Actually, she reminds me of Tales of Symphonia's Genis, the dipshit for whom choosing between the friend he's known for about 2 hours and the friends and family he's grown up with and loved for all his life, all of whom said new friend intends to kill or sacrifice, is a major moral conflict. Same general idea, really, just somewhat (not much) less absurd and idiotic with Linear's scenario.

Gre: Gre is Mag's butler. His loyalty is an awfully odd thing--Mag's family is just shy of bankrupt so Gre can't be getting paid, and Mag is an idiot who screws up almost everything he touches and continually manages to drive the family into greater debt. My only explanation for why Gre has stuck around is that the family went bankrupt before he got a final paycheck, so he's just desperately hoping that Mag will accidentally strike it rich one day and Gre can finally collect years of back-pay and move on with his life. That, or the family has one massive life insurance policy on Mag, and Gre's sending him into these dangerous ruins armed only with a mechanical hand and his malfunctioning wits with the hopes that he'll have an accident and Gre, as the closest thing to an inheritor that the family has after Mag's gone, will finally get his freedom and a chunk of change to go with it.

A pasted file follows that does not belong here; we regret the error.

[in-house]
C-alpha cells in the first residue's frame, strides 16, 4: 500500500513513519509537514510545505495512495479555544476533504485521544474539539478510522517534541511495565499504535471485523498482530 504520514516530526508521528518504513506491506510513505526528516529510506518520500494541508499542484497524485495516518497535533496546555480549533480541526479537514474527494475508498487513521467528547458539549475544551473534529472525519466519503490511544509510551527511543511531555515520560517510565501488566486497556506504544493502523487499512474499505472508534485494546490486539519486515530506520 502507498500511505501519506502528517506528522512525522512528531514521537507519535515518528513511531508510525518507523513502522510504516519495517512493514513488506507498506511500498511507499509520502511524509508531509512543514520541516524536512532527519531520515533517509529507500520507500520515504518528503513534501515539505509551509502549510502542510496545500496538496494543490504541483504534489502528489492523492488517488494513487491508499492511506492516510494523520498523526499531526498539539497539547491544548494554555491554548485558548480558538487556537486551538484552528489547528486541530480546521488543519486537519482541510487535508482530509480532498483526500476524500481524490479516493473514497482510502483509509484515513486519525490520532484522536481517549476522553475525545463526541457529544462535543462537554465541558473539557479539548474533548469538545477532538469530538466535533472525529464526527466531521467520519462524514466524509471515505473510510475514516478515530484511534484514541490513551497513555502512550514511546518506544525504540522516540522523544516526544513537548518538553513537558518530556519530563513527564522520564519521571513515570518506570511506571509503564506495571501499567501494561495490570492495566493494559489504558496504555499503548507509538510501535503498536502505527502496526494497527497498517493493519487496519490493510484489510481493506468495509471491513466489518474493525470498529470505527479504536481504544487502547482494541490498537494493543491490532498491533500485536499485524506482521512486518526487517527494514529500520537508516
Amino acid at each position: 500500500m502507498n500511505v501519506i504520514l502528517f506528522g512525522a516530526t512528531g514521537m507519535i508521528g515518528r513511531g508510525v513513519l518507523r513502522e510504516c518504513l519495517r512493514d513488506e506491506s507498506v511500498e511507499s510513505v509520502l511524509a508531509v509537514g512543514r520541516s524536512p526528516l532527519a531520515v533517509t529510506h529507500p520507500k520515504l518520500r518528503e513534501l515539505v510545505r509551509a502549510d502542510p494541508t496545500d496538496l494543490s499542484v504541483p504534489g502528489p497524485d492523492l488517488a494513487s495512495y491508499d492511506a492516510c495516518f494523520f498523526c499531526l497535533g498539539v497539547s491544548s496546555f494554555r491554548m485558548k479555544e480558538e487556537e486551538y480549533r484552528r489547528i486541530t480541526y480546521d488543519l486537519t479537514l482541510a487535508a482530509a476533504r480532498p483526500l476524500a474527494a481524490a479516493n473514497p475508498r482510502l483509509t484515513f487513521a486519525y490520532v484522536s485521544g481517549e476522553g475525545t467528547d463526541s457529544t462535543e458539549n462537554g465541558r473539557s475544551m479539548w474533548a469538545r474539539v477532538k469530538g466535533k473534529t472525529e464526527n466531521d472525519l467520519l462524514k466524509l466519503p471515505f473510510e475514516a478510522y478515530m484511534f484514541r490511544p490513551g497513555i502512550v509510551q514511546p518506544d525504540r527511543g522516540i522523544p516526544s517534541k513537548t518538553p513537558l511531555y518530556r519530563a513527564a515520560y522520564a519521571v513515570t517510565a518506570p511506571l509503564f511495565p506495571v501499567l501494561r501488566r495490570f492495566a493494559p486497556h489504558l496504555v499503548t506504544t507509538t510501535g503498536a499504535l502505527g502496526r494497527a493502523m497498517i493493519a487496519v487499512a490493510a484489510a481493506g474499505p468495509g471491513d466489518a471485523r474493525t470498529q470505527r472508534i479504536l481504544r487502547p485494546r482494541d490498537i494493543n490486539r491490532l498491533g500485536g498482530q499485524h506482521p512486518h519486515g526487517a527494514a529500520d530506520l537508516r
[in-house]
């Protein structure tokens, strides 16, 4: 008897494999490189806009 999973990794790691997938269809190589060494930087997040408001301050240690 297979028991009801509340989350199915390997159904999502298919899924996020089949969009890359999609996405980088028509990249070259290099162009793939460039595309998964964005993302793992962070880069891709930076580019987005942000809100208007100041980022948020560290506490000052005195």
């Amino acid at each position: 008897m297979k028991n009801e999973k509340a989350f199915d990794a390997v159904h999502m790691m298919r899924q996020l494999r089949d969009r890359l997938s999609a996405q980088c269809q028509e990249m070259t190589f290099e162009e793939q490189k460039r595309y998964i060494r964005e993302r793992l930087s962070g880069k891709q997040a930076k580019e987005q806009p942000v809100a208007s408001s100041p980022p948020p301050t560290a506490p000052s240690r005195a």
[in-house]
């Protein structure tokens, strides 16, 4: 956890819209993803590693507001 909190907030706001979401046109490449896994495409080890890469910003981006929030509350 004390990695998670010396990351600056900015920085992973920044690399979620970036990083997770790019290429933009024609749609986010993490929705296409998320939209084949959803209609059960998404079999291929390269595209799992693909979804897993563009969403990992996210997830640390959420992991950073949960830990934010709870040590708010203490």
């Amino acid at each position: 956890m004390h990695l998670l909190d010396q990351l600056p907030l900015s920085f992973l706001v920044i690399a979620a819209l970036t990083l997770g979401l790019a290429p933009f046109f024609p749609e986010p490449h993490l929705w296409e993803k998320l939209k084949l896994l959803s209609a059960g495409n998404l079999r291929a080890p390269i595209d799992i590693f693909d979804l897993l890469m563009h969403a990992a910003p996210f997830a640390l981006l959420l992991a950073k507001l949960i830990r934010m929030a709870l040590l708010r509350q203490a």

Chain: Remember Rebecca from Wild Arms 5? The girl whose entire character development was centered around romantic feelings that she never acted on or had closure for? Chain is like that, only the romantic feelings that comprise her entire personal stake in the plot aren't just never acted on--they're barely even mentioned.

Pepper: Pepper is a flighty, flirty, attractive woman. That's about it. Oh, and there's this one special ability she has where she restores Mag's HP by shoving her melons into his face. I don't care how old the game says he is, how much he clearly enjoys it, or how low his health is--he's still a squat, baby-faced midget, and I still pointed at the screen and yelled "BAD TOUCH! BAD TOUCH!" when I saw it.